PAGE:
Debate: Must 'Plein Air' Be Defined?

There are very few rules in art, but artists (like everyone else) want to know that terms are understood in the same way by everyone. Take, for example, the term "plein air."
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There are very few rules in art, which may be what draws a lot of rules-are-meant-to-be-broken types to this field, but artists (like everyone else) want to know that the terms they use are understood in the same way by others. Take, for example, the term painting "plein air," a French expression meaning "open air" (and used colloquially by the French for camping and outdoor sports) that refers to creating a work of art outside. First practiced by John Constable in England and the French Barbizon School in the early- to mid-19th century and made famous later in the century by the Impressionists, plein air painting emphasized direct observation of nature rather than a narrative and stylized studio depiction. These 19th century artists weren't dogmatic about what they did and where they did it, however, often starting a painting outside and finishing it in the studio, or vice versa. Their artistic successors have sought to bring more definitional clarity to a term the Impressionists never used. According to the Great Lakes Plein Air Painters Association, a "true plein air painting is always completed from beginning to end on site with the subject matter before the artist," while the National Association of Professional Plein Air Painters sets a standard of "90% completed on site and painted from life" and the Genesee Valley (New York) Plein Air Painters posits that "85 percent of your painting must be completed on site." An even more liberal reading of the term is offered by the Ohio Plein Air Society, whose president John Browning believes that "no more than 40 percent of the work is completed off-site."

The broad and elastic use of "plein air" has proven irksome to artists and groups that have sought to establish this type of art as its own category, with exhibitions and competitions, distinct from other forms of landscape painting. Conversations with artists and online forums at art Web sites indicate considerable disagreement and even instances of one painter accusing another of cheating using the term plein air. Nancy Tankersley, a painter and gallery owner in Baltimore, Maryland, described an instance of an artist at a plein air competition taking a painting into the bathroom "to straighten up a telephone pole." Don Demers, a painter in Eliot, Maine and member of Plein Air Painters of America, stated that "there have been some egregious violations of what I think plein air painting is. There was one artist who went out to paint on location with a group of other artists -- I was one of them -- and this person did a few sketches and shot a roll of film, which he had developed at some one-hour place. Then, he stayed up all night in his hotel room, completing paintings that he called plein air." Another example he described was an artist who went out with a group on a gray, overcast day, returning several hours later with a plein air painting of a glowing sunset, "and, of course, it sold right away."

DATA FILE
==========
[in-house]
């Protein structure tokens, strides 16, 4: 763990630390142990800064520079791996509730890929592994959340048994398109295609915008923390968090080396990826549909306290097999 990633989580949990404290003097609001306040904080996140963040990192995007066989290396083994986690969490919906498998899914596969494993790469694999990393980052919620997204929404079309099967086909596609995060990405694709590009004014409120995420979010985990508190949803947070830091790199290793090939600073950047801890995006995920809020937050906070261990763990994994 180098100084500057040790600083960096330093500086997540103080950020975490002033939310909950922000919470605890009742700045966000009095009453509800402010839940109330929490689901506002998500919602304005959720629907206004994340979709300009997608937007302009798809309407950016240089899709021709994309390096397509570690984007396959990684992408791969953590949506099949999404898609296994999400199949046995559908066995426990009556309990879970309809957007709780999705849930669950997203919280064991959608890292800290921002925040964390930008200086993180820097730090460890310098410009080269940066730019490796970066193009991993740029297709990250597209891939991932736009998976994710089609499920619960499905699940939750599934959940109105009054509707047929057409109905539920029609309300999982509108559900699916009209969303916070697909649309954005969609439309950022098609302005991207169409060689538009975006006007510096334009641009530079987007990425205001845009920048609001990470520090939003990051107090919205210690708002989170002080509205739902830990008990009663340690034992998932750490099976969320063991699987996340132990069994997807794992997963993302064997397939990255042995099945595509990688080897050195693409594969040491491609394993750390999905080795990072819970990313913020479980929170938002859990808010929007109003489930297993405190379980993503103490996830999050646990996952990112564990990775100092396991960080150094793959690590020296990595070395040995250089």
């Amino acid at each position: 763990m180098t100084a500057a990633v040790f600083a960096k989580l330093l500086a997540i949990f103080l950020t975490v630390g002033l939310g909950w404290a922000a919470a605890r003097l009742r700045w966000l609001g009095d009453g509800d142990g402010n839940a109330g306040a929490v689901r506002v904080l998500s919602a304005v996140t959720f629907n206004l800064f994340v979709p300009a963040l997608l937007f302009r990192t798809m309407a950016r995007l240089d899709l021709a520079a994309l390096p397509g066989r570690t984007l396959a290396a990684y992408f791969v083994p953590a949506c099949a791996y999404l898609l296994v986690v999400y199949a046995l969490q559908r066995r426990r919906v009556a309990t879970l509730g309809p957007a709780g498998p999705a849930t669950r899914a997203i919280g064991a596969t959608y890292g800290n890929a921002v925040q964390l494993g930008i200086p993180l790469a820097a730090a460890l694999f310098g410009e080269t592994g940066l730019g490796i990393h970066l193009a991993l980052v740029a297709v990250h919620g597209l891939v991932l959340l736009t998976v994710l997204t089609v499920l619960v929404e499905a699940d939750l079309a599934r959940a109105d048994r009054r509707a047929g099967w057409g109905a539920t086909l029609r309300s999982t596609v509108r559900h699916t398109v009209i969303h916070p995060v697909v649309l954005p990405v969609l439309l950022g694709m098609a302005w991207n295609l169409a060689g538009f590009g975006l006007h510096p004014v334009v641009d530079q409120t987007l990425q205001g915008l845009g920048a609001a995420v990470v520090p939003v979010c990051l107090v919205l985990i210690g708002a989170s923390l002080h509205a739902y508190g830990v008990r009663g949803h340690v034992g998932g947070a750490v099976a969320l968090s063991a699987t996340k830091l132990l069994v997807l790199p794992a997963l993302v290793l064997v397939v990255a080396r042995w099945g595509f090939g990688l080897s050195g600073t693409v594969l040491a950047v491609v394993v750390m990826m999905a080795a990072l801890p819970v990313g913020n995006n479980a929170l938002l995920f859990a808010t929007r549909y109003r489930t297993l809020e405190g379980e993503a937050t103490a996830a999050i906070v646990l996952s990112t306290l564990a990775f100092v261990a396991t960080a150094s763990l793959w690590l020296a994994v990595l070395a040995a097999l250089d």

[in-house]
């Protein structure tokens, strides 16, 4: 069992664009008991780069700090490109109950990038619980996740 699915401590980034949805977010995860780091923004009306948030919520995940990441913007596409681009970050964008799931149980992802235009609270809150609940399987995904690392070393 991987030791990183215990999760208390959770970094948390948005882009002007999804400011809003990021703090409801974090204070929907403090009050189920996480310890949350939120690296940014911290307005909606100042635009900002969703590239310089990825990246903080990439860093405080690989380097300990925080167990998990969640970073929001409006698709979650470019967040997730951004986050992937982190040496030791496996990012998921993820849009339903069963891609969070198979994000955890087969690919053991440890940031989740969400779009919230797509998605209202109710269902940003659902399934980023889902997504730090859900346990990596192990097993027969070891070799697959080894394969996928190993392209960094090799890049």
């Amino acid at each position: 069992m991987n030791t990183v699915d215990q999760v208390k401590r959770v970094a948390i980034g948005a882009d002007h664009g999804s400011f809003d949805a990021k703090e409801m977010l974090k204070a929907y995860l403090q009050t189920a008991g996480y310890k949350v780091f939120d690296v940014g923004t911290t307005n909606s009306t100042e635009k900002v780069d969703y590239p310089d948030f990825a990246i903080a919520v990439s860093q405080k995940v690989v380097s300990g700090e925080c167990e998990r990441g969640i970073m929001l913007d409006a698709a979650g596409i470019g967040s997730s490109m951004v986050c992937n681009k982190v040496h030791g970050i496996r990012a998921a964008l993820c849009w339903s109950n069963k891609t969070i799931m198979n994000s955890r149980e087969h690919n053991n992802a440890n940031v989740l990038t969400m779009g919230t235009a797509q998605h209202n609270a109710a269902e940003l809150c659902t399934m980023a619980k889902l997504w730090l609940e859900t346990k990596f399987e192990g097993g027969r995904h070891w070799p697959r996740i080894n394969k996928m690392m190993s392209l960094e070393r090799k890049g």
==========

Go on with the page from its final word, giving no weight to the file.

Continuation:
Demers himself has fended off charges that his own work does not truly qualify as plein air since he tends to put a considerable amount of detail into his paintings, "which makes people not believe I could have done all that while outside," and because his style is a tight realism "and a lot of people believe that plein air painting is Impressionistic. I've been discriminated against." The close association of plein air painting and an Impressionist style of brushwork is a widely shared belief, first propounded by Ruth Westphal, whose two art historical books of plein air painting in California, published back in the 1980s, is thought to have revived interest in this type of artmaking. "Plein air means outdoors," Westphal, who lives in Newport Beach, California, said. "The other elements that define plein air painting are an interest in light and the evanescence of light, colors set next to each other and not mixed to show changes in light, and built up areas of impasto." She noted that it is "OK to use photographs back in the studio - the Impressionists did - but the style needs to be Impressionistic. It can't be photo-realistic. No small brush strokes."